March 8th 2011 was a very special International Women's Day for the women of Egypt. On the basis of the powerful uprising with participation of an unpredecented number of women and the following withdrawal of ex-president Hosni Mubarak, the women of Egypt express their demands for participation, equality and recognition in a new and reformed Egypt.
The new political situation in the Middle East especially has affected how the Western media perceive the political participation of women in the region. It has become all evident that women are active, political participants in unions, grass root organizations and in other activist movements.
See the debate between three female experts about women’s political participation: Rabab al-Mahdi, professor in politics at the American University i Cair, Frances Hasso, professor at Women's Studies at Duke University and Nadje al-Ali, social anthropologist at the University of London met at Aljazeera.net.
Karima Bennoune, professor at Rutgers School of Law and a specialist on the democracy movement, women's rights and religious extremism in the Middle East discusses the role of religion and women in reform in the Middle East with Egyptian-born Leila Ahmed. The latter is author of the forthcoming book A Quiet Revolution: The Veil's Resurgence, from the Middle East to America, professor at Harvard Divinity School. In her work she focuses on women and religion in the Middle East. They are guests in the Brian Lehrer Show at the WNYC, New York Public Radio.
The women of Egypt are finding themselves in a new position those days - hoping for the revolution to bring on much needed change of rights, but also in their newfound role as co-demonstrators, out in the streets, taking an active stand in the fight for a change.
Old and respected community members, religious and local leaders along with social networks and institutions – those are amongst the channels to go through when it comes to making a considerable difference in abandoning female genital mutilation. So it has been proved and documented in a new report published by the The Innocenti Research Center under UNICEF. The good news is that there is actually ways to change attitude and practices regarding the in many cases fatal and in all cases mentally damaging operational procedure. But as described in the report, the means to bringing down the alarmingly high figures for the practice are complex and slow in nature.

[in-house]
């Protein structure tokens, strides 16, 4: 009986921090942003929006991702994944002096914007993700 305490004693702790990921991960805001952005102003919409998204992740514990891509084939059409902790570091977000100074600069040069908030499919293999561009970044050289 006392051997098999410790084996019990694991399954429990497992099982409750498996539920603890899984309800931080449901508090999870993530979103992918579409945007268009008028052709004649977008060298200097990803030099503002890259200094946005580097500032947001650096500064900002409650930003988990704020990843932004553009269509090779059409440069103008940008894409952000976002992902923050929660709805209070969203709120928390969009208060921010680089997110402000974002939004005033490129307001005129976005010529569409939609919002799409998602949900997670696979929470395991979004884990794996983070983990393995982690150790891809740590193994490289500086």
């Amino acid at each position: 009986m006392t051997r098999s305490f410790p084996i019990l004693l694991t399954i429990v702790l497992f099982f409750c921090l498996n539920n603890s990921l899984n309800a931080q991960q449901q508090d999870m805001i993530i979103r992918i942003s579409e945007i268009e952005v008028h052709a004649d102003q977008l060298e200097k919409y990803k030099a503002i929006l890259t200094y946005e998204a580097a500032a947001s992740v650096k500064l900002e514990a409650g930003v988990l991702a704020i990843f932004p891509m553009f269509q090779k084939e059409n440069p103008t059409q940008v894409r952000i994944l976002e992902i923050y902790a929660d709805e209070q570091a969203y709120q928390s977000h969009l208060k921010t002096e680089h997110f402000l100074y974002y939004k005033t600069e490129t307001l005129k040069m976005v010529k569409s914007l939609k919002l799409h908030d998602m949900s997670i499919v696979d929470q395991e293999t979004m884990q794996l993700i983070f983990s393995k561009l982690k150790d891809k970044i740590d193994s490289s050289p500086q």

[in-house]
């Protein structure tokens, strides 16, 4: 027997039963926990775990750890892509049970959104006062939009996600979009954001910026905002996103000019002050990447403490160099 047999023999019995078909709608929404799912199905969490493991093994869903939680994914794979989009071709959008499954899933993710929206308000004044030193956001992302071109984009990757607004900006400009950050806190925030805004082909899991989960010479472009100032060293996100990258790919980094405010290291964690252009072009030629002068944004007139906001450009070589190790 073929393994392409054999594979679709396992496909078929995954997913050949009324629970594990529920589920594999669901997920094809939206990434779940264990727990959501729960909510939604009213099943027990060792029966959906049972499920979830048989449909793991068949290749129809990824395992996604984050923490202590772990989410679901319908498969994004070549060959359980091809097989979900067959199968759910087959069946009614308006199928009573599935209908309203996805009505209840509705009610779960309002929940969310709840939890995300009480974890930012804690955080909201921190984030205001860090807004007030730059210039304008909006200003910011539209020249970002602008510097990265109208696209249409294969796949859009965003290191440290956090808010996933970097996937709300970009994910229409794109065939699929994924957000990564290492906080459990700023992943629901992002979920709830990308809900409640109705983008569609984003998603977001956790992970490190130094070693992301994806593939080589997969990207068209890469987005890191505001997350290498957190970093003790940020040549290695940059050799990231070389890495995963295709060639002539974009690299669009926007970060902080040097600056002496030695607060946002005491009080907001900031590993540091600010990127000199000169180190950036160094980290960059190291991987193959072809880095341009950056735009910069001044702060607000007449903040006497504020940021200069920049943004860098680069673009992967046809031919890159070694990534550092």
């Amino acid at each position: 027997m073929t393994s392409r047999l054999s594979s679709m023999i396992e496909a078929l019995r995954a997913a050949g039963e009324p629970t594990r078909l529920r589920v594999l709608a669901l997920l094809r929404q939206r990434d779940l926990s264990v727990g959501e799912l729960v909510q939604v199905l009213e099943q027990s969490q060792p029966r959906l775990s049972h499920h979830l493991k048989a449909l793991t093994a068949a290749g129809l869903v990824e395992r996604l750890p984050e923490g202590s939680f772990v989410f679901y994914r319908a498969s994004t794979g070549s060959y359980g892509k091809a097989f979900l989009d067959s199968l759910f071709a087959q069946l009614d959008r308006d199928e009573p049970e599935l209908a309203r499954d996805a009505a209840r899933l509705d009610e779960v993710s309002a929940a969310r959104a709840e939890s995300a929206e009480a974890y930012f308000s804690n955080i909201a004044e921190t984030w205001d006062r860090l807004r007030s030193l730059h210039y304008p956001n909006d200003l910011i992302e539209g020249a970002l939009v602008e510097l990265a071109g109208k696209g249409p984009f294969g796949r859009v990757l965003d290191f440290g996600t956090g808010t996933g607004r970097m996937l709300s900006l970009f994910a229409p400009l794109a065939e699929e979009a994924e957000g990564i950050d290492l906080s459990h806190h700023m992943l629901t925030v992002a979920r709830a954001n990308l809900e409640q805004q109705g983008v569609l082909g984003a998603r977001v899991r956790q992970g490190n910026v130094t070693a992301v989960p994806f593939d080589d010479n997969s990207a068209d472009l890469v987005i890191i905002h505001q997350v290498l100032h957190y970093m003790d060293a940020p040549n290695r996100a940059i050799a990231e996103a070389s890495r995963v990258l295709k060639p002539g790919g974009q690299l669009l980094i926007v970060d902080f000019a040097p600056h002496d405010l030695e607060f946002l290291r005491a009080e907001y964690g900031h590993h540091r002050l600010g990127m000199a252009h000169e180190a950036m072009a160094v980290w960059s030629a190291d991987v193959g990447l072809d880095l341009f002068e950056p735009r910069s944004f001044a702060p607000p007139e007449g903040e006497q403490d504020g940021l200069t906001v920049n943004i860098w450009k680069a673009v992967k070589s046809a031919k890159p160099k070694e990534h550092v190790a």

Between 70 million and 140 million
Reasons for families to insist on cutting their daughters often imply tradition, culture and religion, in spite of the fact that circumcision is not a demand in any major religion. Apart from the reasons mentioned parents or relatives can also be driven by a wish to make the girl eligible as a spouse and in this way to give her the best opportunities in her future life – a motivation that can also be addressed in the attempt to end the genital mutilation practice.
According to the UNICEF Estimates between 70 million and 140 million girls are mutilated each year. However, over the last years, the percentage of women between 15-49 years in five countries in Africa who are inclined towards keeping the practice has decreased significantly.
A database of women experts, Who Is She, was recently launched in Lebanon, and as this video shows, there is certainly a need to make highly qualified women more visible in society. The Institute for Women’s Studies in the Arab World (IWSAW) took a camera to the streets and asked men and women if they knew who different female experts are. Very few did!
Visit the database on http://whoisshe.lau.edu.lb/
Visit our Who Is She-group womendialogue.org
This video is in Arabic and inspired by the Danish Department of Gender Equality´s E-learning Course on "Gender Equality Assessment". The purpose of the video is to promote gender mainstreaming.
Gender mainstreaming means that gender equality work is transposed into the mainstream instead of being relegated to the sidelines. Implementation of the gender mainstreaming strategy has shifted the focus to gender quality work with a proactive approach instead of a reactive approach. Focus has thus shifted from changing inequalities once they have arisen to preventing them from arising. Moreover, it is no longer merely a question of special initiatives, but of working from a holistic approach that encompasses the gender perspective.